By Stephanie Portes-Antoine, BS and Brandel France de Bravo, MPH
With all of the cancer studies being performed today, how can consumers be sure of their accuracy? A study by Dr. Reshma Jagsi at the University of Michigan and her colleagues indicates that cancer studies are more likely to have positive results when the researchers have ties to the company that makes the product being studied.1
This study focused on cancer research articles published in eight medical journals, including Cancer, the Journal of the National Cancer Institute, the New England Journal of Medicine, the Journal of the American Medical Association, and the Lancet. An author was categorized as having a conflict of interest if he or she reported one or was employed, at the time of publication, by the company that makes the medical product being studied, or if a drug or medical device manufacturer was a source of funding for the study. Dr. Jagsi and colleagues relied exclusively on disclosures and information given in the articles themselves. They did no further investigation into authors’ financial ties to industry such as checking board memberships or employee listings. For this reason, the authors believe that their findings may underestimate the extent and effects of conflicts of interest in cancer research.
The authors reviewed 1,534 articles on cancer studies published in 2006. Twelve percent of the articles included at least one author employed by industry-a company that makes medical products-and 17% of articles declared industry funding. The articles most likely to have conflicts of interest included those with authors from medical oncology departments; articles from North America; and articles where the first or last author was a man (these are most likely to be the senior author or principle investigator). Studies having to do with diagnostic radiology were least likely to have conflicts, whereas those involving prostate, lung, skin, and hematologic (blood-related) cancer were most likely to have conflicts.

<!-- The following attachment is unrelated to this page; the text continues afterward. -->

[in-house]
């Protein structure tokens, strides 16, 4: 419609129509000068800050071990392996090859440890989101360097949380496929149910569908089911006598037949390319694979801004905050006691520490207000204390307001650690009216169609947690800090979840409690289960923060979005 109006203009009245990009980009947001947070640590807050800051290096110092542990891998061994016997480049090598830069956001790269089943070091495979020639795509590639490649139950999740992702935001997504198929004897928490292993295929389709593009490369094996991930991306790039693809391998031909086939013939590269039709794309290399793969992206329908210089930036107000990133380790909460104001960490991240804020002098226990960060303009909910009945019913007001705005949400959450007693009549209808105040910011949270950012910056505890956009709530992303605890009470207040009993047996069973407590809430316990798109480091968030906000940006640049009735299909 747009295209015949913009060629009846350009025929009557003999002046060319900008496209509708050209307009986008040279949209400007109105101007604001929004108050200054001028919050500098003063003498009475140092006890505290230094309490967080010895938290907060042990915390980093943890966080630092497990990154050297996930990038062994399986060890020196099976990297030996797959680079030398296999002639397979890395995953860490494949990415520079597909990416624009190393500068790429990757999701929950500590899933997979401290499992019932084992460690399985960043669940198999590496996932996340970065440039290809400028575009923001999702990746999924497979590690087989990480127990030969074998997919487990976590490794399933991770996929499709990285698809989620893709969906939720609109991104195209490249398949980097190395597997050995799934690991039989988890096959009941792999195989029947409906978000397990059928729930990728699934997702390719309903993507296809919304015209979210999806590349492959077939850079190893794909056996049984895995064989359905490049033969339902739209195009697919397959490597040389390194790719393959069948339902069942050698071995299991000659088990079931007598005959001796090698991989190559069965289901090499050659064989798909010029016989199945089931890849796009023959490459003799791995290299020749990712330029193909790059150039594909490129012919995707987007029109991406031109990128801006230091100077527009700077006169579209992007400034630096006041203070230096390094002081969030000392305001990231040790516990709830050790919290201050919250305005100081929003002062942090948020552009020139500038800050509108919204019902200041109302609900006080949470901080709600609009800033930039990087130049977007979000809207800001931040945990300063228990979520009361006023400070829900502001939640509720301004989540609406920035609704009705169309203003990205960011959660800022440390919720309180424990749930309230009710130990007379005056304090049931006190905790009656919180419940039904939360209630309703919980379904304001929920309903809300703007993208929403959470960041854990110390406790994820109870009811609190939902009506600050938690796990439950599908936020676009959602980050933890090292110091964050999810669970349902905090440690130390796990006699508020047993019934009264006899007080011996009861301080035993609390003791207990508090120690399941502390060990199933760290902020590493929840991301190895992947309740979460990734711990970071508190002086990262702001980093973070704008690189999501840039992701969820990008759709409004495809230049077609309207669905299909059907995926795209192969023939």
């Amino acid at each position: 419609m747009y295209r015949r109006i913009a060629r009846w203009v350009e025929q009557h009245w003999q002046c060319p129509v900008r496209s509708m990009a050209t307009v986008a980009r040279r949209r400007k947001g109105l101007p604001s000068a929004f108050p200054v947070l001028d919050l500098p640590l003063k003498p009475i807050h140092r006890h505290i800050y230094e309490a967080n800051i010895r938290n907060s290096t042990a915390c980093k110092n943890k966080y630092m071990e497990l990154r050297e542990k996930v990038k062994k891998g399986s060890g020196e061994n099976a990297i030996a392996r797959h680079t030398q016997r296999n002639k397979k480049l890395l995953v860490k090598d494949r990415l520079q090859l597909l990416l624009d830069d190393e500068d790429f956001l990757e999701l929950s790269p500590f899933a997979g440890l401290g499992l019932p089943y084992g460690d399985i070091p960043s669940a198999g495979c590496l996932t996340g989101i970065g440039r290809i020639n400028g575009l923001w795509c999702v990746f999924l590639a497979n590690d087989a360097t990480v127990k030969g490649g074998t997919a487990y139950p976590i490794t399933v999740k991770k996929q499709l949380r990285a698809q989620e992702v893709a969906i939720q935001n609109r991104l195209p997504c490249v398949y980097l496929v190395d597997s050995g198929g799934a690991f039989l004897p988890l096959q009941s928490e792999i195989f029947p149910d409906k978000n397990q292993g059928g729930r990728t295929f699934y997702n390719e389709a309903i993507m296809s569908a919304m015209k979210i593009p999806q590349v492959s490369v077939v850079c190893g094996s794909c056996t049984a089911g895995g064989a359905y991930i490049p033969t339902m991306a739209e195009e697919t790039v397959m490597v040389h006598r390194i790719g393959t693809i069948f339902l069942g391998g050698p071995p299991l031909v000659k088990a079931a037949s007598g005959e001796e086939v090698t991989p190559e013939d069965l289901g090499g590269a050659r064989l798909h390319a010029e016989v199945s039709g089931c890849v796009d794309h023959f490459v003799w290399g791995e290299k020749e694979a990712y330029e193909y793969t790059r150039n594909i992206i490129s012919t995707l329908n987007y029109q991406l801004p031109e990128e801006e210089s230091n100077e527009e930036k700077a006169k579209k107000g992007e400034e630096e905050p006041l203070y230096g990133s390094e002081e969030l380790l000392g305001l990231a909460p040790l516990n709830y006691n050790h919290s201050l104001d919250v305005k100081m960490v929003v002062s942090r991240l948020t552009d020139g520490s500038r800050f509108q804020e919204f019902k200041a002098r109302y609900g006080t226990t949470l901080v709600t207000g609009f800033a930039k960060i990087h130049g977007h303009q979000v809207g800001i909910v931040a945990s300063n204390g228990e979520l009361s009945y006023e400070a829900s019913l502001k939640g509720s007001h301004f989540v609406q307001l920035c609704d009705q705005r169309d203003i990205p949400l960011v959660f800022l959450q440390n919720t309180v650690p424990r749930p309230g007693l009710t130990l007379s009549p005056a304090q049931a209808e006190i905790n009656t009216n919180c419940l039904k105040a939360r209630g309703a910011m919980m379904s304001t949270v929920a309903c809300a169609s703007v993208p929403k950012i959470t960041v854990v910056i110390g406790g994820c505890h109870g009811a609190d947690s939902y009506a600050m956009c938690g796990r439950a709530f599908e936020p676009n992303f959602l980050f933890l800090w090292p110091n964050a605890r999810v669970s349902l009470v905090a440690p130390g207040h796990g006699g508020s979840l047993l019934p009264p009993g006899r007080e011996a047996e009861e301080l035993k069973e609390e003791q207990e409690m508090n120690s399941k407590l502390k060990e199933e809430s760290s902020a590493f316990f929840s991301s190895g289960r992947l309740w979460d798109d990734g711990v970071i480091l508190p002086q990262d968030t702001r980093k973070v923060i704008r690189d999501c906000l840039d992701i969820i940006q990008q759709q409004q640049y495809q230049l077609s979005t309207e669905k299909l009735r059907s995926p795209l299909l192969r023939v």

Nearly one-quarter of the articles disclosed a conflict of interest. By looking at funding sources and author affiliations, Dr. Jagsi and colleagues concluded that 29% of articles had an apparent conflict of interest, meaning that disclosures do not tell the whole story. This discrepancy can be due to many factors: some journals may have chosen to omit certain information in the disclosures; different journals have different guidelines and policies on disclosure; and cultural norms regarding disclosure vary from one region of the world to another.
|Cancer studies with conflict|
|Industry funding of study||17%|
|Industry funding of other research by author||11%|
|Industry-supplied drugs or technology||2%|
Source: “Frequency, Nature, Effects, and Correlates of Conflicts of Interest in Published Clinical Cancer Research,” Cancer. 2009; 115:2783-2791. Table in this form reproduced from: http://www.ama-assn.org/amednews/2009/05/25/prsa0525.htm
Industry-funded studies were far more likely to focus on treatment than non-industry funded studies (62% vs. 36%) and much less likely to look at epidemiology, risk factors, and effective means of disease prevention and diagnosis (20% vs. 47%).